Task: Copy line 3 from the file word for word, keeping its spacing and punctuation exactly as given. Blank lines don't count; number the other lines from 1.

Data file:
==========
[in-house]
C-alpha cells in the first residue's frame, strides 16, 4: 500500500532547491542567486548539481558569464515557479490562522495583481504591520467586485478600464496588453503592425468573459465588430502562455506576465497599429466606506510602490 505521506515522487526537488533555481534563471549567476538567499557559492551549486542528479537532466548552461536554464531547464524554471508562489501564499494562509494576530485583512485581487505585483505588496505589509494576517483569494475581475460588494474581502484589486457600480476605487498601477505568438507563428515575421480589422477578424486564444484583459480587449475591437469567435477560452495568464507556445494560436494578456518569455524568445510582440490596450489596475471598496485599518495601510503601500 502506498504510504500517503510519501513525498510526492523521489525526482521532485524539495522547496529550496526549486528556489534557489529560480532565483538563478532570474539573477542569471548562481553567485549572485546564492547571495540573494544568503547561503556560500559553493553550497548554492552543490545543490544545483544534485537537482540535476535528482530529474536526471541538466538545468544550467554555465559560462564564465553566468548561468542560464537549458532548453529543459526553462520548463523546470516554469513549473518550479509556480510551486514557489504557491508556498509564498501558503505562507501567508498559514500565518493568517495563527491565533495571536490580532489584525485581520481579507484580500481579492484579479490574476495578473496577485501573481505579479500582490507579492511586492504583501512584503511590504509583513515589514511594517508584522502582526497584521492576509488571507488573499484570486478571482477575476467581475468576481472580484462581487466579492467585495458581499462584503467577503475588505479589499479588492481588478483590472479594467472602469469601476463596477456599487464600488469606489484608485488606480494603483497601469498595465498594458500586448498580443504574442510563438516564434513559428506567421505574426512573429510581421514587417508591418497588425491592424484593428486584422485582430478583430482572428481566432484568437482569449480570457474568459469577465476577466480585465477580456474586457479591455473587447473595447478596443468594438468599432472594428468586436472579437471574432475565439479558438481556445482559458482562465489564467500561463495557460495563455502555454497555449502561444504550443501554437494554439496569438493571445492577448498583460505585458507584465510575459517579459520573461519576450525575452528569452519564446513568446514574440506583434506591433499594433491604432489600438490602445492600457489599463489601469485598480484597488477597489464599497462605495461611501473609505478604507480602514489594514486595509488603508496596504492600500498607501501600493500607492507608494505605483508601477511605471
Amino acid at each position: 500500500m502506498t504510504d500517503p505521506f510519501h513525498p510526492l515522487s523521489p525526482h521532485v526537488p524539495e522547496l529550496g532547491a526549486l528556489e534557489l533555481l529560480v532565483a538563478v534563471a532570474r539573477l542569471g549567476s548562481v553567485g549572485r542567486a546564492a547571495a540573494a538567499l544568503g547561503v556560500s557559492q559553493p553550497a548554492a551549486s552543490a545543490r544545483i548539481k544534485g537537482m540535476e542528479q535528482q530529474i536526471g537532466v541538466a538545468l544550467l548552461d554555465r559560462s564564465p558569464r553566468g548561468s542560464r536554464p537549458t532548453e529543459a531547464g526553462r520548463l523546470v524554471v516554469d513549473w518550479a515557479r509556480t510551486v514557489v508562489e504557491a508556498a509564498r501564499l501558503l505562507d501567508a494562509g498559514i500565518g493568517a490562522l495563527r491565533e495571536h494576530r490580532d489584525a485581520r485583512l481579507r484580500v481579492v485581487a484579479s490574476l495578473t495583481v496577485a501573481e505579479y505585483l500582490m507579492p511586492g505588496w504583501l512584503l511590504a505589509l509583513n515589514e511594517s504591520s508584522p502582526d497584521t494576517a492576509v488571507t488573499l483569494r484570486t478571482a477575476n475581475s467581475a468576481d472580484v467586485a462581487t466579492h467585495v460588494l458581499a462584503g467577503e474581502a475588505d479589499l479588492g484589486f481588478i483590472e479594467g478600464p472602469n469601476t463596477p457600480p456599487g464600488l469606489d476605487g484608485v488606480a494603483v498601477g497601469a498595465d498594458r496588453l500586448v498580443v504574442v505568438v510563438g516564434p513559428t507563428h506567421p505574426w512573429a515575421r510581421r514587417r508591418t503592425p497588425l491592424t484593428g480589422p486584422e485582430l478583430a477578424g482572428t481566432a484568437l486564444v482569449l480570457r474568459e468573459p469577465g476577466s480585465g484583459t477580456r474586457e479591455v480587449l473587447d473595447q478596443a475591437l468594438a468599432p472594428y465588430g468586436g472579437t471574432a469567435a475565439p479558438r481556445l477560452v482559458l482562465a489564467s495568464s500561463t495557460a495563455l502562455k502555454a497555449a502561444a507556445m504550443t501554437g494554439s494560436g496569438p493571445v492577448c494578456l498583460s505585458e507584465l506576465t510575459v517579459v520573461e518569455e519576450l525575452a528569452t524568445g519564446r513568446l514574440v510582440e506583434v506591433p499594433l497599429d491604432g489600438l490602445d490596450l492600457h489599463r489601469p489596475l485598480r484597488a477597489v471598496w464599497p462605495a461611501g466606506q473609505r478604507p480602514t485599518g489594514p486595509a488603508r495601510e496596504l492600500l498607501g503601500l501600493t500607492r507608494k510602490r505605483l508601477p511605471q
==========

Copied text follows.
Amino acid at each position: 500500500m502506498t504510504d500517503p505521506f510519501h513525498p510526492l515522487s523521489p525526482h521532485v526537488p524539495e522547496l529550496g532547491a526549486l528556489e534557489l533555481l529560480v532565483a538563478v534563471a532570474r539573477l542569471g549567476s548562481v553567485g549572485r542567486a546564492a547571495a540573494a538567499l544568503g547561503v556560500s557559492q559553493p553550497a548554492a551549486s552543490a545543490r544545483i548539481k544534485g537537482m540535476e542528479q535528482q530529474i536526471g537532466v541538466a538545468l544550467l548552461d554555465r559560462s564564465p558569464r553566468g548561468s542560464r536554464p537549458t532548453e529543459a531547464g526553462r520548463l523546470v524554471v516554469d513549473w518550479a515557479r509556480t510551486v514557489v508562489e504557491a508556498a509564498r501564499l501558503l505562507d501567508a494562509g498559514i500565518g493568517a490562522l495563527r491565533e495571536h494576530r490580532d489584525a485581520r485583512l481579507r484580500v481579492v485581487a484579479s490574476l495578473t495583481v496577485a501573481e505579479y505585483l500582490m507579492p511586492g505588496w504583501l512584503l511590504a505589509l509583513n515589514e511594517s504591520s508584522p502582526d497584521t494576517a492576509v488571507t488573499l483569494r484570486t478571482a477575476n475581475s467581475a468576481d472580484v467586485a462581487t466579492h467585495v460588494l458581499a462584503g467577503e474581502a475588505d479589499l479588492g484589486f481588478i483590472e479594467g478600464p472602469n469601476t463596477p457600480p456599487g464600488l469606489d476605487g484608485v488606480a494603483v498601477g497601469a498595465d498594458r496588453l500586448v498580443v504574442v505568438v510563438g516564434p513559428t507563428h506567421p505574426w512573429a515575421r510581421r514587417r508591418t503592425p497588425l491592424t484593428g480589422p486584422e485582430l478583430a477578424g482572428t481566432a484568437l486564444v482569449l480570457r474568459e468573459p469577465g476577466s480585465g484583459t477580456r474586457e479591455v480587449l473587447d473595447q478596443a475591437l468594438a468599432p472594428y465588430g468586436g472579437t471574432a469567435a475565439p479558438r481556445l477560452v482559458l482562465a489564467s495568464s500561463t495557460a495563455l502562455k502555454a497555449a502561444a507556445m504550443t501554437g494554439s494560436g496569438p493571445v492577448c494578456l498583460s505585458e507584465l506576465t510575459v517579459v520573461e518569455e519576450l525575452a528569452t524568445g519564446r513568446l514574440v510582440e506583434v506591433p499594433l497599429d491604432g489600438l490602445d490596450l492600457h489599463r489601469p489596475l485598480r484597488a477597489v471598496w464599497p462605495a461611501g466606506q473609505r478604507p480602514t485599518g489594514p486595509a488603508r495601510e496596504l492600500l498607501g503601500l501600493t500607492r507608494k510602490r505605483l508601477p511605471q